The rich thing about the Pakistan situation is that Musharraf has suspended the Constitution and is rounding up dissidents in the name of fighting terrorism; stealing a page right out of the Bush playbook. He's adpoted trademark GOP rhetoric, decrying "activist judges" while comparing himself to Lincoln.

This comes on the heels of Turkey justifying excursions into Iraq using similar logic: why surely Turkey must be allowed to defend itself from Kurdish terrorism!

The world has realized we've remodeled our house with glass. What are we going to say to Musharraf exactly? That jailing people without trial or counsel in the name of fighting terrorism is wrong? Does that admonition come with a cough and a snicker?

Turkey and Pakistan have learned from the pros. Make vague appeals to terrorism and you can justify anything.

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Tuesday, November 06, 2007

The Ironic Times - now with 100% less irony

From the wonderfully funny Ironic Times

Bush Pick for Attorney General Headed for Confirmation
Mukasey last piece in puzzle keeping Bush, Cheney from firing squad.

No attorney general under Bush is going to consider waterboarding torture -- because torture is illegal and we waterboard. Sometimes it really is that simple.

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Monday, November 05, 2007

Useless Democrats explained

I was going to write about something else, but this is just too good to pass up. DailyKos is a funny place. There is a reason it's not linked to the right, though I admit I read it daily. It has a lot of nice content but is also depressing in the naivete so often displayed there by certain members.

Democrats in the House and Senate are doing a lousy job, and in many ways are more compliant than the previous Republican Congress. I won't argue that in this post beyond pointing out that Democrats have supported every one of Bush's Constitution-destroying power grabs. (Though you can read previous posts on the subject)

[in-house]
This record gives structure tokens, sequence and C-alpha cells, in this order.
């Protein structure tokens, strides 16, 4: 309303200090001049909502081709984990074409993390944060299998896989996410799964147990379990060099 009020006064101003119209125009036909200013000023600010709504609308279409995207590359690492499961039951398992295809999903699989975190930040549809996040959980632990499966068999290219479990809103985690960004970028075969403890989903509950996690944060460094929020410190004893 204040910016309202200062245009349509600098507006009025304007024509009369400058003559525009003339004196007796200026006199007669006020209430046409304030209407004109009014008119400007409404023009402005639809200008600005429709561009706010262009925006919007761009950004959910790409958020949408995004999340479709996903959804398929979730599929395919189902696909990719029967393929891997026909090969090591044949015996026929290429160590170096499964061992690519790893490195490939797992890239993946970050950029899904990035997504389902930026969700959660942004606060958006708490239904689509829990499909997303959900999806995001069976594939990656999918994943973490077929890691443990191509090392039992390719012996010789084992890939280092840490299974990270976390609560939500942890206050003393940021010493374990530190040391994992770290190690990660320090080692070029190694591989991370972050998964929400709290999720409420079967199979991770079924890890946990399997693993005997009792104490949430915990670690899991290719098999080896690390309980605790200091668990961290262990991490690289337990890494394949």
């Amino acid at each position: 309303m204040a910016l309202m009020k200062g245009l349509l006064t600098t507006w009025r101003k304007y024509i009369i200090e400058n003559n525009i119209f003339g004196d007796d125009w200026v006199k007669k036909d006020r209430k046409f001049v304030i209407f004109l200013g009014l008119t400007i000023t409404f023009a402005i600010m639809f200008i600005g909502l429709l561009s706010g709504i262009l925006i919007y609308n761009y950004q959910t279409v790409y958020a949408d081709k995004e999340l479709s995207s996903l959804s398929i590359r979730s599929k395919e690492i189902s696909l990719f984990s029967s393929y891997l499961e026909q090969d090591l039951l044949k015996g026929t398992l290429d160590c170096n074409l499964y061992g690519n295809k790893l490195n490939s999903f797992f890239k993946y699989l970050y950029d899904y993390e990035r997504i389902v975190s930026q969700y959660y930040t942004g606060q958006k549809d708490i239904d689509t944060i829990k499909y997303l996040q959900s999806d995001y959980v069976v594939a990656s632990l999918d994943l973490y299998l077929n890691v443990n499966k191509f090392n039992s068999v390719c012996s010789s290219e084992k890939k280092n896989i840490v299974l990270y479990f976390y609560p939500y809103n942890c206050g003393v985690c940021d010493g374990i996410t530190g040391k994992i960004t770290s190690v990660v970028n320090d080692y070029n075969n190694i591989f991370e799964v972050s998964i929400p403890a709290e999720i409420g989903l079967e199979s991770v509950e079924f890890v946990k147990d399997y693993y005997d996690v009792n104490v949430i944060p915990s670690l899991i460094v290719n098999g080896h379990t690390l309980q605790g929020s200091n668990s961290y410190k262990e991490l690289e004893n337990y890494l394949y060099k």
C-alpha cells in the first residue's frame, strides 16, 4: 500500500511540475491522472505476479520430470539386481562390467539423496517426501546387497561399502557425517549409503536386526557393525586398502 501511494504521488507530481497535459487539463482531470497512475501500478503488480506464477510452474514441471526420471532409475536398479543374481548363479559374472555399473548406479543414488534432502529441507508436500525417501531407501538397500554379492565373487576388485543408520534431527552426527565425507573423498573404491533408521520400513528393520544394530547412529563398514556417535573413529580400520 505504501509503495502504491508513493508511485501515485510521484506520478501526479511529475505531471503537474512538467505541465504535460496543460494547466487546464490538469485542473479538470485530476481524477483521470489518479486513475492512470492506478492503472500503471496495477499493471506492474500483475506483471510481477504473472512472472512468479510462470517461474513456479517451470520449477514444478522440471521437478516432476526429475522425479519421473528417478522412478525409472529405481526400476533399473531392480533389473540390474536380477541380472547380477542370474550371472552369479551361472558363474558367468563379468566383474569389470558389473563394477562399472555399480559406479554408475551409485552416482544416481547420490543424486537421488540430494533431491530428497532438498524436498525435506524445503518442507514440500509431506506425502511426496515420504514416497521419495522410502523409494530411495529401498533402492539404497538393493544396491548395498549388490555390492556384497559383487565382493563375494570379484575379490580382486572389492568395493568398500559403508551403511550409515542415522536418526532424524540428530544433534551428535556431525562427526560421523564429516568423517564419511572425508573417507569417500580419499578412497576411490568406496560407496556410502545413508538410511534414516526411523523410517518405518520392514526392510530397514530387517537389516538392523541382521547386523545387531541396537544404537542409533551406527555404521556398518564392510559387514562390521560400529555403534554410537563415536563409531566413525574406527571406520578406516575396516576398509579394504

In a previous post I looked at some explanations for the Democrats' behavior. But now I have it right from the horse's mouth, in the form of a DailyKos diary called In Defense of Nancy Pelosi. It's worth looking at both the post and the subsequent comments, as they nicely illustrate the mindsets of those who support the utter failure of the Democratic leadership.

Nancy Pelosi has the difficult and often competing tasks of not just trying to enact new legislation now but also of trying to create a climate for the election of a Democratic president in 2008. "But the majority of the people want what we want" is the frustrated cry of so many on here "Why can’t Pelosi deliver?" Yes, the majority of people want to end the Iraq war, but it is a skittish opinion and insecure in its willingness to accept the concept of defeat – even self-inflicted defeat through mal-administration.

Translation: The Democratic Congress was elected with a mandate to end the Iraq War, the majority of Americans want to end the Iraq War, but that opinion is "skittish" due to murky psychological reasons and thus not ending the Iraq War somehow makes sense. After all, that's only why the Democrats were elected.

Maybe it was just me, in my country bumpkin way in the hills of Wales three thousand miles away, that was so surprised to find, after the euphoria of taking control of Congress, that a firm minority and a stubborn President could combine to veto those policies that had suddenly seemed attainable.

Refresher: to pass bills over a veto you need two-thirds. To vote down bills you need one-half. The Democrats have one-half. (And we won't even get into filibusters and the like) This is Middle School material.

Democrats chose to affirmatively vote for FISA "fixes." They chose to affirmatively vote for more Iraq War funding time and time again. Democrats will vote to confirm Mukasey and will probably vote for telecom immunity. The President does not have the power to revive a bill that has been voted down; he does not have to power to reverse-veto failed legislation. To defeat these bills and appointments Democrats must merely not vote for them -- yet they do vote for them, and prominent Democrats, including the Democratic leadership, are often the first to cave.

Now we get to the centerpiece argument:

Since then, despite Bush, despite the solidarity of the Republican vote, much has been achieved in Congress by her. I will criticise the level of that achievement freely with many of you, I will question the effectiveness of the tactics, and I will certainly bewail some of the outcomes. That is my job as a writer on Daily Kos, that is our entire job as radicals. I will do so without having to modify those views by obscuring them with the obfuscation that is called political realities. I ask only that we do not do the Republican job for them by disparaging personally our leaders, whether they be leaders of the Senate Majority or Primary candidates struggling to enunciate our views against a GOP back-cloth of deliberate misinterpretation and a superficially influenced electorate. That is not our job on Daily Kos nor anywhere else where we are fighting for our ideas.